This is the problem I have with most technology reviews these days. Everyone seems so afraid to say how they really feel about the device. And more often than not, thatâ€™s exactly what readers want.
The truth is it’s tricky being honest with my feelings about the products I review. The worry is if my thoughts about the device is negative and I write about it the company won’t like me and eventually I won’t get to review much from thereon.
Companies behind the products want reviewers to say nice things, like highly recommended, five stars, editor’s choice, etc. Nice reviews sell products; negative reviews don’t. And at the end of the day these companies are in the business of selling products and making profits.
So that’s why I refrain from being brutally honest about my negative feelings about a product. But maybe I shouldn’t be too afraid about being honest:
Finally, Google had one request of me for the Galaxy Nexus review: that I be honest. And I was. Immediately after I posted, I heard through the grapevine that they appreciated my honesty and actually agreed with many of my points.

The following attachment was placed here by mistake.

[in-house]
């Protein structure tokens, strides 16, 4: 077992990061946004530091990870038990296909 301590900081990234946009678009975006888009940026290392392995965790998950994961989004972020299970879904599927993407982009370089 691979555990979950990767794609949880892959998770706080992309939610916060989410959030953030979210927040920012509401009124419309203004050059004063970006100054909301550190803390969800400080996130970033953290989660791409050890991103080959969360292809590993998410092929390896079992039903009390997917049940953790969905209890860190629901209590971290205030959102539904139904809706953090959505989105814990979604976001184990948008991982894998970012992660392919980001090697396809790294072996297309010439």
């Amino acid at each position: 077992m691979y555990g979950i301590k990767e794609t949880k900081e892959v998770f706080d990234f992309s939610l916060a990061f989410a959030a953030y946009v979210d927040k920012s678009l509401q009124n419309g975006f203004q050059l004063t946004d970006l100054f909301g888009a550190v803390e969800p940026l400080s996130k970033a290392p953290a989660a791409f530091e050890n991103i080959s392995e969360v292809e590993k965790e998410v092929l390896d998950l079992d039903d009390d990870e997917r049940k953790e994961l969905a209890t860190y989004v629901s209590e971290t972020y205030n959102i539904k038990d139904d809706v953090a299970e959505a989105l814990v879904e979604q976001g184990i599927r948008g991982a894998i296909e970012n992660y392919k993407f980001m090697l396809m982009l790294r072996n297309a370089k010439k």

If something’s not quite right or is downright crappy, the companies need to hear it to make the next version of their products better. Good companies will value honest reviews. And readers deserve the truth. If I’m any good at being honest my reviews will take a small part in the readers’ purchase decision. And that’s important.
Update: Ben Brooks:
The problem is endemic of the industry as a whole. You can say all you want about my opinions — whether I am right or wrong — what you canâ€™t say is that I donâ€™t have one. I will take you disagreeing with me all day long over being a bland yes man.
This is a rather long winded way of saying exactly what MG Siegler said above: take a stance.
Brooks thinks Pepsi is better than Coke. Now that is what I call an opinion.
If in doing the serious work of journalism—digging, reporting, verification, mastering a beat—you develop a view, expressing that view does not diminish your authority.
Sometimes the first thing you need is your own view, and a healthy dose of curiosity of whether or not your own view is right or wrong.
Update 3: Marco Arment:
This is one reason why so many big publishers are so opinionless and seem to like everything. Saying you donâ€™t like something, or that any choice is clearly the best for most people, will cause enough people to stop listening that the precious metrics that pay the bills might decrease.
You lose your balls when money becomes king.